Albert shows one of the more than two dozen face shields he produced using the college’s Stratasys 3D printers. The shields are intended for front-line health-care workers dealing with the COVID-19 pandemic.
Albert shows one of the more than two dozen face shields he produced using the college’s Stratasys 3D printers. The shields are intended for front-line health-care workers dealing with the COVID-19 pandemic.

That revelation prompted Lai to spend the next few days designing and refining a splitter as a substitute for the parts required to convent a ventilator. On March 22, Lai tested the splitter on ventilators, and it worked as intended with simulated lungs. Lai and his colleagues launched ventsplitter.org the following day, offering for free the files required to 3D print the vent splitter.

“We are undergoing active talks with the FDA on receiving emergency-use approval,” Lai said. “We fully expect to receive this, especially given the current crisis.”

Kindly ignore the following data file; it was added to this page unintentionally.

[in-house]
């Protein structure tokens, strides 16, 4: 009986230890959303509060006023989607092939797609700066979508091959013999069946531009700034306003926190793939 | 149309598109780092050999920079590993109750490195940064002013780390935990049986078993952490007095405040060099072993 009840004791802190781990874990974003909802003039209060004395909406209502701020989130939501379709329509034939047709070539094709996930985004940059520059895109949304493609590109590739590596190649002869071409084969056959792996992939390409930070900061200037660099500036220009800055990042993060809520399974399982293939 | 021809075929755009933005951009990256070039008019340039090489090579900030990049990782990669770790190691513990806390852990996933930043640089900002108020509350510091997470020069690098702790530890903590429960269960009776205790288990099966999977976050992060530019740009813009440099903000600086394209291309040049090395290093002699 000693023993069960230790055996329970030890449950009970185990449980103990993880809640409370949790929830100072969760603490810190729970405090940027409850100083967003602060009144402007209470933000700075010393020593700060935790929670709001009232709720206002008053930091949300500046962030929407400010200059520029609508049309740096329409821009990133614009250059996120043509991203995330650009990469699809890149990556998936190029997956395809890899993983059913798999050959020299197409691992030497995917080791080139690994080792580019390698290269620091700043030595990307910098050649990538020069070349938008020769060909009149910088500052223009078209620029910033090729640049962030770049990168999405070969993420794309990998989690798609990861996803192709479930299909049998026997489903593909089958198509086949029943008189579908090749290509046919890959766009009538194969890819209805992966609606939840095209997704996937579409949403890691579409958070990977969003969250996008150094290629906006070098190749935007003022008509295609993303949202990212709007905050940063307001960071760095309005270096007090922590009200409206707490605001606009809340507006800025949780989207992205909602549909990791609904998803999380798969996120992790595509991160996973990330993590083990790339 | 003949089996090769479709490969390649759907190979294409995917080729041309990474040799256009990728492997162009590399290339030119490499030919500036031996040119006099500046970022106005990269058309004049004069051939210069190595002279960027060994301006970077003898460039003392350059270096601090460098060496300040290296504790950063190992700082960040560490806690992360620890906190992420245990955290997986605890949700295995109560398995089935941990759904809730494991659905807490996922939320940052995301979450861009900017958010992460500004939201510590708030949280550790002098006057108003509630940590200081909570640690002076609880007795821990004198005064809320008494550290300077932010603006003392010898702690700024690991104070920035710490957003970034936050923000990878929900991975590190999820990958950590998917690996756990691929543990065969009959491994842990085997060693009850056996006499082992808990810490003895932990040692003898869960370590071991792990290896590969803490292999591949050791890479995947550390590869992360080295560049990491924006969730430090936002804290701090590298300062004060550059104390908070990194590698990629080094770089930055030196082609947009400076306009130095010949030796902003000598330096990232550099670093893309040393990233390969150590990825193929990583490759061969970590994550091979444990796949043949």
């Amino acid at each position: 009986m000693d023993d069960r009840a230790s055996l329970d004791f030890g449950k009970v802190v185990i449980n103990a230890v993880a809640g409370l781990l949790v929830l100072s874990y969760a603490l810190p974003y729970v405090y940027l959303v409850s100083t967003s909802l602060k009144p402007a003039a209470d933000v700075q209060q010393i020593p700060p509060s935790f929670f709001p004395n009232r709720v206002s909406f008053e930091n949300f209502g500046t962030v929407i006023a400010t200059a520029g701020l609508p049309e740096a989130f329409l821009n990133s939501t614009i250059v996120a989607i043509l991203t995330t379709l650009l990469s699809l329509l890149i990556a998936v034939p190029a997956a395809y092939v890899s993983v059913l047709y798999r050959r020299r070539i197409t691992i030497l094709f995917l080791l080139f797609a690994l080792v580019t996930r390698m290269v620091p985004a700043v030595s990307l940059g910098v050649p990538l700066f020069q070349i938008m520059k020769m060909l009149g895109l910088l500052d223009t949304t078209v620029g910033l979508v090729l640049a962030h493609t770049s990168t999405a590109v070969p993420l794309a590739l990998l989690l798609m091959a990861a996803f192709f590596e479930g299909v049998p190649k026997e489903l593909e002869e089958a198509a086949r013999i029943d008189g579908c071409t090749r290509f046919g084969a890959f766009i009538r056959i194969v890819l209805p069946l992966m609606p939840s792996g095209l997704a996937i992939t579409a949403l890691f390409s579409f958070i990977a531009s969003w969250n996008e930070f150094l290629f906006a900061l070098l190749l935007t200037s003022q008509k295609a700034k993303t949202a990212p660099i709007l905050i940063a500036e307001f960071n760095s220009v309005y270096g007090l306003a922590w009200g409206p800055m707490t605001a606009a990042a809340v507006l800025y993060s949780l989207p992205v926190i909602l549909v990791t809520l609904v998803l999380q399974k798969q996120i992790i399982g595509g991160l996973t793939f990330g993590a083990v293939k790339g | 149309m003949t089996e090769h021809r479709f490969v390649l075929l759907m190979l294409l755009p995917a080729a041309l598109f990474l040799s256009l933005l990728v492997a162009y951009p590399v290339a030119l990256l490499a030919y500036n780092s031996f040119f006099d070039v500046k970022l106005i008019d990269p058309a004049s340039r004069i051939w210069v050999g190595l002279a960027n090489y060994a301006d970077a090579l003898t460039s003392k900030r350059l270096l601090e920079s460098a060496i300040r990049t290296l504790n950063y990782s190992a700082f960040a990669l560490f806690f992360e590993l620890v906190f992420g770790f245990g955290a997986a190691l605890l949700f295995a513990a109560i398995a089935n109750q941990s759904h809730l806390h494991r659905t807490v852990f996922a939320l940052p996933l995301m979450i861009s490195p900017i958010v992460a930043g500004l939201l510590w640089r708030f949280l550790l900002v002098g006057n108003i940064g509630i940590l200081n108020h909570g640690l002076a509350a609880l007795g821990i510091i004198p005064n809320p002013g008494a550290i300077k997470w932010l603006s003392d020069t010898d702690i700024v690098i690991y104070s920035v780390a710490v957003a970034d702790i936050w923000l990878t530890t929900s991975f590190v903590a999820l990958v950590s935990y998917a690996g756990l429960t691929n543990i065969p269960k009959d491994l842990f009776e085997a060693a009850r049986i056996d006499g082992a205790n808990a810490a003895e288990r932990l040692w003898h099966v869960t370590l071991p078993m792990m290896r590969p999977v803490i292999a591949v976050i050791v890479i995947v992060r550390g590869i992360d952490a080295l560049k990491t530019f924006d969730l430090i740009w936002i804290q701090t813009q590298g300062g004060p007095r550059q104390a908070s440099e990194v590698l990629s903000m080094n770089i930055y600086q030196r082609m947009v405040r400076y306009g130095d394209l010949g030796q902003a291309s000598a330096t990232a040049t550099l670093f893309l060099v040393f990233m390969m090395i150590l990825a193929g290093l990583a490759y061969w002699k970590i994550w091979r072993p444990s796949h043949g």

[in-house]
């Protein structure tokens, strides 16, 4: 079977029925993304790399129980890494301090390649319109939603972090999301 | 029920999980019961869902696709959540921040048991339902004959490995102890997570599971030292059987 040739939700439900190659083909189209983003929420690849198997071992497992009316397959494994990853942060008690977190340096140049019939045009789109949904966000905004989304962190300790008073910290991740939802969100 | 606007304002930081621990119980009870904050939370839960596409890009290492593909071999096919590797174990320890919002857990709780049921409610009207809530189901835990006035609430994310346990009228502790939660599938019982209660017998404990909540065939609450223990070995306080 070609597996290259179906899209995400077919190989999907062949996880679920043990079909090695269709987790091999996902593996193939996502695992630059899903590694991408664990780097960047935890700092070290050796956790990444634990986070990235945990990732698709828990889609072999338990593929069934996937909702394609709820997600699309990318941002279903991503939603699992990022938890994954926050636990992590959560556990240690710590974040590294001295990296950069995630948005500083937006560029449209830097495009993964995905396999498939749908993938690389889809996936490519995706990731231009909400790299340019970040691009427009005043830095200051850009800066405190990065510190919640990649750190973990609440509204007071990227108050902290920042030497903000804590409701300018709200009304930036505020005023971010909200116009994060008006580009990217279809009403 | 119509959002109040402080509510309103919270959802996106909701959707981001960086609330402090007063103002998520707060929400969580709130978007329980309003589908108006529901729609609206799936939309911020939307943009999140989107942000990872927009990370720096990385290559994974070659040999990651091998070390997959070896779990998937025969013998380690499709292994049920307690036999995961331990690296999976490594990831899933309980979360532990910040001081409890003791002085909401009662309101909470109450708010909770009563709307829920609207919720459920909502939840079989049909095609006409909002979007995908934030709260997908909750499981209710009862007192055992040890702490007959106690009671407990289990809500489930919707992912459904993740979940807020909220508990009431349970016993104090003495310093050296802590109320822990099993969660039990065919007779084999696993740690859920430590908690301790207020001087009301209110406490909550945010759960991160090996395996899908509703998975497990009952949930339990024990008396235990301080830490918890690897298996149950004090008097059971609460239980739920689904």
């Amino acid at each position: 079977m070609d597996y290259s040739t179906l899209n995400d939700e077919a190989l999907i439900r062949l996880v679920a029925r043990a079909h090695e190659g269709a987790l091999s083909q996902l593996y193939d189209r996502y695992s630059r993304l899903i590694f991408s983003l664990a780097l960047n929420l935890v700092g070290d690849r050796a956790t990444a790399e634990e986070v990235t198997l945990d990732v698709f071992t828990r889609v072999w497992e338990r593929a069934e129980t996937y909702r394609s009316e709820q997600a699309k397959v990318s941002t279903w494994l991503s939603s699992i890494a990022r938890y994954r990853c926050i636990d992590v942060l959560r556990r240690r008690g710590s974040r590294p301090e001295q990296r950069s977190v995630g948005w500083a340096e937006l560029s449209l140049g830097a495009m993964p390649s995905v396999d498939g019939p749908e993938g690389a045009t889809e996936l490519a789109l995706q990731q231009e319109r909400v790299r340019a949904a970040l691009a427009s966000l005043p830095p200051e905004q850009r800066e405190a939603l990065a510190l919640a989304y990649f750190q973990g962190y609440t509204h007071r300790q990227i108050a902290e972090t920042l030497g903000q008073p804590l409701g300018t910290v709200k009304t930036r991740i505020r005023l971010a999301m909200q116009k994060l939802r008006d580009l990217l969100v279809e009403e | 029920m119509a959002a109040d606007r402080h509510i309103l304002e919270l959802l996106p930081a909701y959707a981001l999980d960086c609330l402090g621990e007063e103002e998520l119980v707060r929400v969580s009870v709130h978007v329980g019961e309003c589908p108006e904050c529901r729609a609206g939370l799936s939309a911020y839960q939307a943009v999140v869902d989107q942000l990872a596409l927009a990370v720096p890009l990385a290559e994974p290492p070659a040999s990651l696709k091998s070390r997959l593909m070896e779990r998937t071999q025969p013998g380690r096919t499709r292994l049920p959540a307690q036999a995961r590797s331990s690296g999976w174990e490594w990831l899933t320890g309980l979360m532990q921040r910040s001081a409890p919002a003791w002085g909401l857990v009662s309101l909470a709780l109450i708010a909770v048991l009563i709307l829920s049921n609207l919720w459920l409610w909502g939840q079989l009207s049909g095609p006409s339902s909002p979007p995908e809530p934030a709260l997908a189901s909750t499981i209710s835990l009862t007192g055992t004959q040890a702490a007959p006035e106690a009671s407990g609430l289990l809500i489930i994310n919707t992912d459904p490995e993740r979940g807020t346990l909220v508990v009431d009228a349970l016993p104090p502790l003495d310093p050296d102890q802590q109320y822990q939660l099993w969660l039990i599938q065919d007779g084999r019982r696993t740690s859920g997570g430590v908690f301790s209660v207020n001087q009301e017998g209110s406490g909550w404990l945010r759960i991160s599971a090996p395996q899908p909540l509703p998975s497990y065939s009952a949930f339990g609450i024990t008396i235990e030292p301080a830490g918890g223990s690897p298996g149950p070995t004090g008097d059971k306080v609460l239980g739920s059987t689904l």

Two vent splitters allow a single ventilator to serve two patients. Six splitters are required to ventilate four patients.

“We have received direct confirmation that the vent splitter is being used in the United States,” Lai said. “I have been asked for the time being to not disclose the hospital systems employing this.”

Lai said the vent splitter files have been downloaded more than 4,000 times and that his group has received feedback via the website from throughout the United States and several countries.

Albert is one of the individuals who has provided feedback. He’s waiting for ventsplitter.org to recommend a facility to send the splitters that he has manufactured.

“I certainly didn’t anticipate spending my last weeks at Penn College making parts to help combat a pandemic,” said Albert, who is scheduled to retire in August after a 30-year career at the college. “But I’m proud how a field I devoted my professional life to is playing an important role in that fight.”

For information on Penn College’s various manufacturing degrees and other programs offered by the School of Industrial, Computing & Engineering Technologies, call 570-327-4520.

Penn College is a national leader in applied technology education. Email the Admissions Office or call toll-free at 800-367-9222.